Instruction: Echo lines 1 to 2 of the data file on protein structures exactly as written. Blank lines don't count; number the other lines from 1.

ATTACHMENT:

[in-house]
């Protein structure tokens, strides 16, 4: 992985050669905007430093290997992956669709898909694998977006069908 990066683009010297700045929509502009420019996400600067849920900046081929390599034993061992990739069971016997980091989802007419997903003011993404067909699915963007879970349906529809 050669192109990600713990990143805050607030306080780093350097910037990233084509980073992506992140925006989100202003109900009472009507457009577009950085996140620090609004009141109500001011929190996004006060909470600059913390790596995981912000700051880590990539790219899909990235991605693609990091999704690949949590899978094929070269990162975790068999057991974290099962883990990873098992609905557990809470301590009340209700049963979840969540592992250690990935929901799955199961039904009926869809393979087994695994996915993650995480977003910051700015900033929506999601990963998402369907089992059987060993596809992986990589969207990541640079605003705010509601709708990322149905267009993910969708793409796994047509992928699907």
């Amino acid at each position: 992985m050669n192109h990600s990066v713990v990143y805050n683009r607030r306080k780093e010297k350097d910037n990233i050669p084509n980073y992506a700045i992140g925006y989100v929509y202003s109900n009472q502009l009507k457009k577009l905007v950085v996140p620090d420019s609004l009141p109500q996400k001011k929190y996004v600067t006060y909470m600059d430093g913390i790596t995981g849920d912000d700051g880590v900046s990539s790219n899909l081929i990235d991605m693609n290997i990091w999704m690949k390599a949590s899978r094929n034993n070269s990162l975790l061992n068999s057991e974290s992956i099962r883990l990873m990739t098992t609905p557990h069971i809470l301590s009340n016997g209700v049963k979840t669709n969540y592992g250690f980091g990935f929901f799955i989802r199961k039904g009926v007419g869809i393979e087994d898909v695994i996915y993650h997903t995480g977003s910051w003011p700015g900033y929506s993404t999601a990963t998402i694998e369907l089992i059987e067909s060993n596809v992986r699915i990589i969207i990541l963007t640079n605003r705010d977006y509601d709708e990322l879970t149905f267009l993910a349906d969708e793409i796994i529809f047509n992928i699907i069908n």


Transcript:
[in-house]
């Protein structure tokens, strides 16, 4: 992985050669905007430093290997992956669709898909694998977006069908 990066683009010297700045929509502009420019996400600067849920900046081929390599034993061992990739069971016997980091989802007419997903003011993404067909699915963007879970349906529809 050669192109990600713990990143805050607030306080780093350097910037990233084509980073992506992140925006989100202003109900009472009507457009577009950085996140620090609004009141109500001011929190996004006060909470600059913390790596995981912000700051880590990539790219899909990235991605693609990091999704690949949590899978094929070269990162975790068999057991974290099962883990990873098992609905557990809470301590009340209700049963979840969540592992250690990935929901799955199961039904009926869809393979087994695994996915993650995480977003910051700015900033929506999601990963998402369907089992059987060993596809992986990589969207990541640079605003705010509601709708990322149905267009993910969708793409796994047509992928699907």